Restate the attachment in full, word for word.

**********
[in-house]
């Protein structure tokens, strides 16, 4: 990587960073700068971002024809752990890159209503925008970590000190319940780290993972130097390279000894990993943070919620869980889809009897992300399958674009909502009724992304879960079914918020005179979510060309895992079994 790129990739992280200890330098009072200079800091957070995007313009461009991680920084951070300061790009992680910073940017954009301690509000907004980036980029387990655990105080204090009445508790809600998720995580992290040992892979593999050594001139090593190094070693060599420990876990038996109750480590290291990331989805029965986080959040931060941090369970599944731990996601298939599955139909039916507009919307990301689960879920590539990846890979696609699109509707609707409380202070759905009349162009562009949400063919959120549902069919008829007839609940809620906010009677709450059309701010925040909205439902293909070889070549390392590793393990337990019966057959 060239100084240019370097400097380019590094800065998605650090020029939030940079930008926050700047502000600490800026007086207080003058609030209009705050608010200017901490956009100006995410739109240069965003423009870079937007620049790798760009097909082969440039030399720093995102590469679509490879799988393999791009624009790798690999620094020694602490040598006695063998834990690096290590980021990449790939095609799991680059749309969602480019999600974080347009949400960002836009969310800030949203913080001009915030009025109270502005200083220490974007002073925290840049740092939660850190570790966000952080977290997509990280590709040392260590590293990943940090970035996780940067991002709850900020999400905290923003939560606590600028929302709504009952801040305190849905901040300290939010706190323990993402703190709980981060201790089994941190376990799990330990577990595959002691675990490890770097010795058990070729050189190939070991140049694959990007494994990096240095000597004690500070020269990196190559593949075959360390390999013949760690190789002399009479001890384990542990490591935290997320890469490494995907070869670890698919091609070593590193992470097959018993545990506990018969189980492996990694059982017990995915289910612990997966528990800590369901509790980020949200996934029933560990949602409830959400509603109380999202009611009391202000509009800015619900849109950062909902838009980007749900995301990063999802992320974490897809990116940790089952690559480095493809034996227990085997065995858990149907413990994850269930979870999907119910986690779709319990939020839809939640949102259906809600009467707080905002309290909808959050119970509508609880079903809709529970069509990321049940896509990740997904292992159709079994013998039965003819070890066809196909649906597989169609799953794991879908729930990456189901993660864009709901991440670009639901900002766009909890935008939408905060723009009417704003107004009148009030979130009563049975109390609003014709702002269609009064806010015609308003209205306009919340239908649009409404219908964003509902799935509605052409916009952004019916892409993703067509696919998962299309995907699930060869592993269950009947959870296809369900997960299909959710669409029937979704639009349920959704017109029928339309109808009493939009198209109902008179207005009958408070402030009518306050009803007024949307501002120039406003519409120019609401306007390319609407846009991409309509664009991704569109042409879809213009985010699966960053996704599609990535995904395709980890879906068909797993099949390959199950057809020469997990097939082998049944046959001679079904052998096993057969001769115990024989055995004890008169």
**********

[in-house]
């Protein structure tokens, strides 16, 4: 990587960073700068971002024809752990890159209503925008970590000190319940780290993972130097390279000894990993943070919620869980889809009897992300399958674009909502009724992304879960079914918020005179979510060309895992079994 790129990739992280200890330098009072200079800091957070995007313009461009991680920084951070300061790009992680910073940017954009301690509000907004980036980029387990655990105080204090009445508790809600998720995580992290040992892979593999050594001139090593190094070693060599420990876990038996109750480590290291990331989805029965986080959040931060941090369970599944731990996601298939599955139909039916507009919307990301689960879920590539990846890979696609699109509707609707409380202070759905009349162009562009949400063919959120549902069919008829007839609940809620906010009677709450059309701010925040909205439902293909070889070549390392590793393990337990019966057959 060239100084240019370097400097380019590094800065998605650090020029939030940079930008926050700047502000600490800026007086207080003058609030209009705050608010200017901490956009100006995410739109240069965003423009870079937007620049790798760009097909082969440039030399720093995102590469679509490879799988393999791009624009790798690999620094020694602490040598006695063998834990690096290590980021990449790939095609799991680059749309969602480019999600974080347009949400960002836009969310800030949203913080001009915030009025109270502005200083220490974007002073925290840049740092939660850190570790966000952080977290997509990280590709040392260590590293990943940090970035996780940067991002709850900020999400905290923003939560606590600028929302709504009952801040305190849905901040300290939010706190323990993402703190709980981060201790089994941190376990799990330990577990595959002691675990490890770097010795058990070729050189190939070991140049694959990007494994990096240095000597004690500070020269990196190559593949075959360390390999013949760690190789002399009479001890384990542990490591935290997320890469490494995907070869670890698919091609070593590193992470097959018993545990506990018969189980492996990694059982017990995915289910612990997966528990800590369901509790980020949200996934029933560990949602409830959400509603109380999202009611009391202000509009800015619900849109950062909902838009980007749900995301990063999802992320974490897809990116940790089952690559480095493809034996227990085997065995858990149907413990994850269930979870999907119910986690779709319990939020839809939640949102259906809600009467707080905002309290909808959050119970509508609880079903809709529970069509990321049940896509990740997904292992159709079994013998039965003819070890066809196909649906597989169609799953794991879908729930990456189901993660864009709901991440670009639901900002766009909890935008939408905060723009009417704003107004009148009030979130009563049975109390609003014709702002269609009064806010015609308003209205306009919340239908649009409404219908964003509902799935509605052409916009952004019916892409993703067509696919998962299309995907699930060869592993269950009947959870296809369900997960299909959710669409029937979704639009349920959704017109029928339309109808009493939009198209109902008179207005009958408070402030009518306050009803007024949307501002120039406003519409120019609401306007390319609407846009991409309509664009991704569109042409879809213009985010699966960053996704599609990535995904395709980890879906068909797993099949390959199950057809020469997990097939082998049944046959001679079904052998096993057969001769115990024989055995004890008169």